Knox container will be integrated into next of Google’s operating system set for release later this year
Google and Samsung are attempting to make Android a more secure platform for enterprise after tying up a deal to integrate Samsung Knox into the next version of the OS.
Knox, was released by Samsung in 2013, and creates a container that seperates personal and enterprise data on Samsung devices such as he S3, S4, S5 and Note 3. It will be available through Android L which was announced at Google’s I/O conference on last night (June 25th) and will be released later this year.
Samsung say it is available on more 20 of their products including a select number of tablets such as the Tab Pro range. Enterprise data on the device can be securely locked and remotely wiped by an enterprise’s IT team.
It has recently received accreditation from departments of the UK and US government and is helping to bring confidence to Android as an enterprise platform.
At an event in London (pictured) earlier today (June 26th), Samsung explained that Android’s B2B market share was around 20 per cent, compared to its over 70 per cent share of the consumer space. Security has been a key issue in the lack of uptake.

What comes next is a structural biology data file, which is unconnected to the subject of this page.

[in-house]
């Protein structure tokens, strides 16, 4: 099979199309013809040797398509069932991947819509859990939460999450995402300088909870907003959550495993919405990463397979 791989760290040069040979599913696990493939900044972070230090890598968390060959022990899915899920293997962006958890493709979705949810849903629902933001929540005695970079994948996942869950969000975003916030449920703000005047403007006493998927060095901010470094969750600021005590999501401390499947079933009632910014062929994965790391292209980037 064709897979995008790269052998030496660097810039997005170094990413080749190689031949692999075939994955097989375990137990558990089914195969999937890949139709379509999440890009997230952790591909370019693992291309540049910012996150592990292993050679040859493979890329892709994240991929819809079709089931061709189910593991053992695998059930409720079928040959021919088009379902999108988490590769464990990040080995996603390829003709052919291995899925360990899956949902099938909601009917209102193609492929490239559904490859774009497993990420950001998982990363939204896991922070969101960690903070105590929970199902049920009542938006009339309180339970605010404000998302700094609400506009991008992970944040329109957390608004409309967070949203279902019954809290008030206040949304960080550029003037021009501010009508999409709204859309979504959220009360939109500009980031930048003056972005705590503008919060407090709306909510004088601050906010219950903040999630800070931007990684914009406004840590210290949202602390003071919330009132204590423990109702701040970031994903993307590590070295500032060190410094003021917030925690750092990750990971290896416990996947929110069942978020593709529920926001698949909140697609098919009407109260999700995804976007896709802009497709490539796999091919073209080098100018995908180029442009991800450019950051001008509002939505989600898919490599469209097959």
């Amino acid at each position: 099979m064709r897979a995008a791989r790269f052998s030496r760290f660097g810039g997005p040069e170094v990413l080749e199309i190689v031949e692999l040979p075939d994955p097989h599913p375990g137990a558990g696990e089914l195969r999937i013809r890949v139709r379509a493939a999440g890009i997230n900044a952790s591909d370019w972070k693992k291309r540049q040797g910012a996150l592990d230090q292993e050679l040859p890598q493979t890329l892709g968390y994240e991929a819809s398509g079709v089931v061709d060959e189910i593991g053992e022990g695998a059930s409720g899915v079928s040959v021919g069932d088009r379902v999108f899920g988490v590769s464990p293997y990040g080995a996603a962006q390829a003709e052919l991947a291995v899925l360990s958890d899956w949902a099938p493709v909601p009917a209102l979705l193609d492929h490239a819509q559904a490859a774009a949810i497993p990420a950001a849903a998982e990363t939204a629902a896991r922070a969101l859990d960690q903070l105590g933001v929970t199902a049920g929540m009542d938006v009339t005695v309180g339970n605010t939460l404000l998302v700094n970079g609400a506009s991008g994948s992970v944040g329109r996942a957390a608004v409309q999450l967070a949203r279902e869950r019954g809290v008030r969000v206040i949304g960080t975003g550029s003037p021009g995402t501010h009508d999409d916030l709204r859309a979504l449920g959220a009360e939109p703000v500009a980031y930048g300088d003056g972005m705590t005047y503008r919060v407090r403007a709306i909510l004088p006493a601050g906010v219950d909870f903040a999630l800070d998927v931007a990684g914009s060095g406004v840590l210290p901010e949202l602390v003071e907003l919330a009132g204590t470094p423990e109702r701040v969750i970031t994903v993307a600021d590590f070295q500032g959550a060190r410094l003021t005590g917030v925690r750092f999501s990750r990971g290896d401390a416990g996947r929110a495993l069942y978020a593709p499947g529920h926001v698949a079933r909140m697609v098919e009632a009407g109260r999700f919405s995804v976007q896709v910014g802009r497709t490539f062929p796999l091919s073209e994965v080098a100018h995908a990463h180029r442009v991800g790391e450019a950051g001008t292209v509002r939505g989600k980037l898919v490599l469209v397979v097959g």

Knox was previously only available to Samsung users but the manufacturer says its hardware means that it will still have a huge point of differentiation, from other Android players when it comes to security.
“Inherently, we’re device manufacturers, so we have control of the chip set and the processor and we have some patents around how we look at the binary, the boot and the platform level security we provide for Samsung Knox,” Samsung strategic marketing office, mobile comm. Jae H. Shin told Mobile News.
“What we are giving to Android is the container technology and how to separate data between personal and business.
“We’re not holding anything back but by nature what we have control over is the hardware and what they have control over is the operating system Anything that has to do with the OS, we’re handing over.
Shin also told Mobile News that no money was exchanging hands as part of the deal and that roll out plans, had not been formalised. “This is open source. How Google is going to actually roll this out hasn’t been determined or announced yet, we’re still waiting for how they’re going to that.
“To other manufacturers they don’t have to go through the pain of researching and developing, the investments that they need to make actually becomes part of the OS. For us, its great because now we have the entire Android eco-system unified under one enterprise story.”